“I'll be very honest: we wouldn't exist [without the call for grants]. We do not have the financial resources to invest in our own activities. We have the will, professional qualifications, and our differential is doing journalistic work in peripheral territories. [But], at crunch time, this is still valued very little in the professional scope of journalism in Brazil. So we wouldn't be able to exist to this point if it weren't for these calls for grants that we have accessed throughout our history,” Matos said.
Promoting journalism via calls for grants for cultural projects: a workaround
In Brazil, the federal government, states and municipalities have specific legislation for financing cultural activities, such as audiovisual productions, theater and concerts, which guarantee public and private resources, through tax incentives, to cultural producers. As in other areas of the economy, state action serves to support a market considered strategic.
Journalism is not specified as one of these cultural activities, although, like Desenrola, other Brazilian outlets are also taking advantage of loopholes in the legislation to seek funding and, at the same time, demand the creation of specific policies for the sector.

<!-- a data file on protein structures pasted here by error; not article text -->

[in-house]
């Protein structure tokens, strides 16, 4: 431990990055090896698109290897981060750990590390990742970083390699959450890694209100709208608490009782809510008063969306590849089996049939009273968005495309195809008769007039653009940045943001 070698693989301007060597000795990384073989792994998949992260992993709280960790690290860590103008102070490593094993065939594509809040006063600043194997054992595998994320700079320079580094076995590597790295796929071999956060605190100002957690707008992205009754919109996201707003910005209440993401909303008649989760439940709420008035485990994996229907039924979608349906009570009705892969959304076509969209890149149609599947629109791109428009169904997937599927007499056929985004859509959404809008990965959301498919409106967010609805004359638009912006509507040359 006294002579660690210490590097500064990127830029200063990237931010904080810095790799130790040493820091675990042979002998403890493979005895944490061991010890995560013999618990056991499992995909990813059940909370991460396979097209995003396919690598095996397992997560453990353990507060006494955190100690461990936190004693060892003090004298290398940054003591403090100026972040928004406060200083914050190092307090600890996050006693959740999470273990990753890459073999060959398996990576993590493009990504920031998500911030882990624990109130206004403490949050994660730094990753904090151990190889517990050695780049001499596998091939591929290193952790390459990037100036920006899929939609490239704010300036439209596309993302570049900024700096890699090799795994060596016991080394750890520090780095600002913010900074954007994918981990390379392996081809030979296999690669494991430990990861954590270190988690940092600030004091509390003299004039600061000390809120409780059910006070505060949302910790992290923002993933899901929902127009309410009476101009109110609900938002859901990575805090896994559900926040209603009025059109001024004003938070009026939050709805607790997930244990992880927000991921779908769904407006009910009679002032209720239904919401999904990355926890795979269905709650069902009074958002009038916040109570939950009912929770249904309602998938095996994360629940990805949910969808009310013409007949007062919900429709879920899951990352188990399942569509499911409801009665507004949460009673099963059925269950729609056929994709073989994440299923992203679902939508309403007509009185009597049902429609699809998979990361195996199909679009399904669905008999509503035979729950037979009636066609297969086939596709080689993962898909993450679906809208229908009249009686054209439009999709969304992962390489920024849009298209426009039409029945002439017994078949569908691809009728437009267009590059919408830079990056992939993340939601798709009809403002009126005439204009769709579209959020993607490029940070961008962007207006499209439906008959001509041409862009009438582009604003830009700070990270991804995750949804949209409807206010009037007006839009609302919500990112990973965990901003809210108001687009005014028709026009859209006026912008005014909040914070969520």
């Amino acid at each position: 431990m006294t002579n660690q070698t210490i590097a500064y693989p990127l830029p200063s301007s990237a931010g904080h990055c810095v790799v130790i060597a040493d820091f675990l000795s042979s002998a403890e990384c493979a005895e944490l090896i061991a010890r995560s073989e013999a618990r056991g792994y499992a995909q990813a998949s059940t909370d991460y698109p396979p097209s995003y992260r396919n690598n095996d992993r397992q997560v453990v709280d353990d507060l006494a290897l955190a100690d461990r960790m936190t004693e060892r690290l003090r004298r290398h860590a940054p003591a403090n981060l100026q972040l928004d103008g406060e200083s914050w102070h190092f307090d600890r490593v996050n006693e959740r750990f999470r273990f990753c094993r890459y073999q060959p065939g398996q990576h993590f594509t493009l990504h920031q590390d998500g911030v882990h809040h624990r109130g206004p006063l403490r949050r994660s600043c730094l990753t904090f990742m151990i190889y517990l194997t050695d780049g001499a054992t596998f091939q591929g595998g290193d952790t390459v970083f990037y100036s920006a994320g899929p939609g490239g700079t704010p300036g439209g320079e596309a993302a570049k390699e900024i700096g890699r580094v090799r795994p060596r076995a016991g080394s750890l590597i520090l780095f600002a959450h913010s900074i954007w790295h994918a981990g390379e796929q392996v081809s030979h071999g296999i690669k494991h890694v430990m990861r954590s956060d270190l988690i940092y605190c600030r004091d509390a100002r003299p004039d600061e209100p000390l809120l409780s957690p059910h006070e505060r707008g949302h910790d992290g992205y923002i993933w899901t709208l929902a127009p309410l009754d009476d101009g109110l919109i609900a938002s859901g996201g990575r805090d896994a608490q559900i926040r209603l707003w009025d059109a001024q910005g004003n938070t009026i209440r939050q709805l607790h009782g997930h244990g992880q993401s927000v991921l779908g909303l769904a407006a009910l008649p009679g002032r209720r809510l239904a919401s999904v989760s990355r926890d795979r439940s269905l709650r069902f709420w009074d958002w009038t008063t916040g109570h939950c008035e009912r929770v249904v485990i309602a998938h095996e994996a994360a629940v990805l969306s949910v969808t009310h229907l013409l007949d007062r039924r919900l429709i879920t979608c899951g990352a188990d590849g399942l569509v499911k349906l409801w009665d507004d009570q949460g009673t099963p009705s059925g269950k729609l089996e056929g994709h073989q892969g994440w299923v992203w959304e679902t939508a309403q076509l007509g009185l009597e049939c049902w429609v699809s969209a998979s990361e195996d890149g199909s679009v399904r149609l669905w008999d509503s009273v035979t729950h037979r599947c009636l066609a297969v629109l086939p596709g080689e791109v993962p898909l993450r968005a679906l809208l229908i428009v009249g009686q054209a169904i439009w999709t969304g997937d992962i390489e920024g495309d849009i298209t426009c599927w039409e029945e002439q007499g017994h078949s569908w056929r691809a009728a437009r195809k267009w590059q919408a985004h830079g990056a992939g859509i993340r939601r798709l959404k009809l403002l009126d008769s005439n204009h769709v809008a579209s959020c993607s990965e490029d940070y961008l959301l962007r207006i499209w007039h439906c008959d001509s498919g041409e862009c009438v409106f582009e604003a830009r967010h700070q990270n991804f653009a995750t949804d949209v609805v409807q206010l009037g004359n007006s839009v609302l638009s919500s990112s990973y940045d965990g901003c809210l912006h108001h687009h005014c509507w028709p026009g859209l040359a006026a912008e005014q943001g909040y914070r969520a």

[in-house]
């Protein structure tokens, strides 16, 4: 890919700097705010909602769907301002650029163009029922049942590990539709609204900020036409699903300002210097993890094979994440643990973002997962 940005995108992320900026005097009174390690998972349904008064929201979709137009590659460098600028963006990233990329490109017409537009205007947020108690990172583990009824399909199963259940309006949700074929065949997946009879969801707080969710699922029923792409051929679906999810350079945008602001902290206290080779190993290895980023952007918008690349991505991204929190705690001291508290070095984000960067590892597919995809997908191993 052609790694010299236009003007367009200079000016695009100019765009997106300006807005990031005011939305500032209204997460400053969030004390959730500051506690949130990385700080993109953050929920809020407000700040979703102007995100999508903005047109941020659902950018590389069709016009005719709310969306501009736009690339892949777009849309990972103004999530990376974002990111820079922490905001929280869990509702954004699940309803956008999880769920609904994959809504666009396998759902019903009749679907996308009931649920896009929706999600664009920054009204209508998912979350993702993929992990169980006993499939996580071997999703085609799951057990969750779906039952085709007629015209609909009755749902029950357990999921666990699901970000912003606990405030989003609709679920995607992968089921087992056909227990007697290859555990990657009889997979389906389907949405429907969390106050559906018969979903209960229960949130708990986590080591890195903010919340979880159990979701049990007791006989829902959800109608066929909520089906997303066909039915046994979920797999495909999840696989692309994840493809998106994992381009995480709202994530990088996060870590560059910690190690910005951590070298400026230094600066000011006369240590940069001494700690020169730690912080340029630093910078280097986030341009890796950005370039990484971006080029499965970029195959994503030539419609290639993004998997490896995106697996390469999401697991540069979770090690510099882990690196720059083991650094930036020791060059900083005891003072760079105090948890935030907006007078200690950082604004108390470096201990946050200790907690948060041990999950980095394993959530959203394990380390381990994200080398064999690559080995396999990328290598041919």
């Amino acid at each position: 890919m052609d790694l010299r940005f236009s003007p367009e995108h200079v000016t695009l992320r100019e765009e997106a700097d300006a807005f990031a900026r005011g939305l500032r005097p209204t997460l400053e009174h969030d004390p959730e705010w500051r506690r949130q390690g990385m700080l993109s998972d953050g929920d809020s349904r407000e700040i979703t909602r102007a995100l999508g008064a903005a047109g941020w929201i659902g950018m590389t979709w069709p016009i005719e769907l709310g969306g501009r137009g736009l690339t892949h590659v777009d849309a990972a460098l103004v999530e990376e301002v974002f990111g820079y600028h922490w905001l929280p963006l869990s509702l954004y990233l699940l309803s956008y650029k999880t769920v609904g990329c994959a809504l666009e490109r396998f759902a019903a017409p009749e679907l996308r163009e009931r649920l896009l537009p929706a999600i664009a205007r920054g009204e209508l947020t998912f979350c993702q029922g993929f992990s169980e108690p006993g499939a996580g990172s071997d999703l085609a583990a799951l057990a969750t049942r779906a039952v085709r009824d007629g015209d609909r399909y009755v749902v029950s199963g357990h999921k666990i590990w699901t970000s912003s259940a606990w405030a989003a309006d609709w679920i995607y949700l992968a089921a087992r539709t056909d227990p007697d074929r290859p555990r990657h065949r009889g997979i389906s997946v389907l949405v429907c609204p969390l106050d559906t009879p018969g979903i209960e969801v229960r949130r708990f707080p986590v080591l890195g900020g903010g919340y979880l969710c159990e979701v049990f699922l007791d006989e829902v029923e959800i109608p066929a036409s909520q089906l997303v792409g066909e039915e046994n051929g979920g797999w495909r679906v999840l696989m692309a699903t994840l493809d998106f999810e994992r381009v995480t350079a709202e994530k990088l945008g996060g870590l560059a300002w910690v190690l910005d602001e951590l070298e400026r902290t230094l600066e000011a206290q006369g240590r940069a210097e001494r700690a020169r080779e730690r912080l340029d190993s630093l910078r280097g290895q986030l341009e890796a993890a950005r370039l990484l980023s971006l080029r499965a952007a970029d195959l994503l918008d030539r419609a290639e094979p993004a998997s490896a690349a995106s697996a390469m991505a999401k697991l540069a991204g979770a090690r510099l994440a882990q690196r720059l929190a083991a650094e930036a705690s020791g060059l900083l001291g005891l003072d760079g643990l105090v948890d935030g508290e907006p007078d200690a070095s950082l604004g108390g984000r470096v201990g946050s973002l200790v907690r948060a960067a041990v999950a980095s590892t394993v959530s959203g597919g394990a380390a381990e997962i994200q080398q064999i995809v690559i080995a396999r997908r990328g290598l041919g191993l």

In the state of Rio Grande do Sul, in southern Brazil, Nonada is a digital magazine that covers culture with an investigative footprint, monitoring the application of public resources in the area. The outlet is financed through crowdfunding and a content production agency. The calls for grants entered the equation after the pandemic and financed a print edition of the magazine, a special project on the languages spoken in the state and another on cases of censorship of artists in Brazil. In all, it was R $60,000 (USD $12,000).
“[The calls for grants] helped to promote and maintain our work during the pandemic, so that we could invest more in our journalism, and do stories of public interest. … We have a small team, so we manage to organize ourselves with this amount. You can't make a living from it. But it gives us a breather to survive,” Rafael Glória, founder and editor of Nonada, told LJR.
Similarly, the magazine O Grito!, from the state of Pernambuco, in northeastern Brazil, uses resources obtained through calls for grants for cultural projects to finance part of its operations. The digital magazine is 12 years old and covers the arts, mainly music and comics. Since 2017, O Grito! has been awarded resources from Funcultura, from the state government.
“It is a law, guaranteed independently of the government, to support the state's culture. ... We make a journalistic product [to cover] that cultural event [targeted by the call for grants]. We defend that the journalistic product is essential for the sustainability of that activity,” Paulo Floro, editor of the magazine, told LJR.
In one of these calls for grants ,O Grito! took the opportunity to create a print magazine dedicated to the coverage of comics, Plaf. The original resource provided for four editions, but the magazine has already published another two with resources obtained from other sources.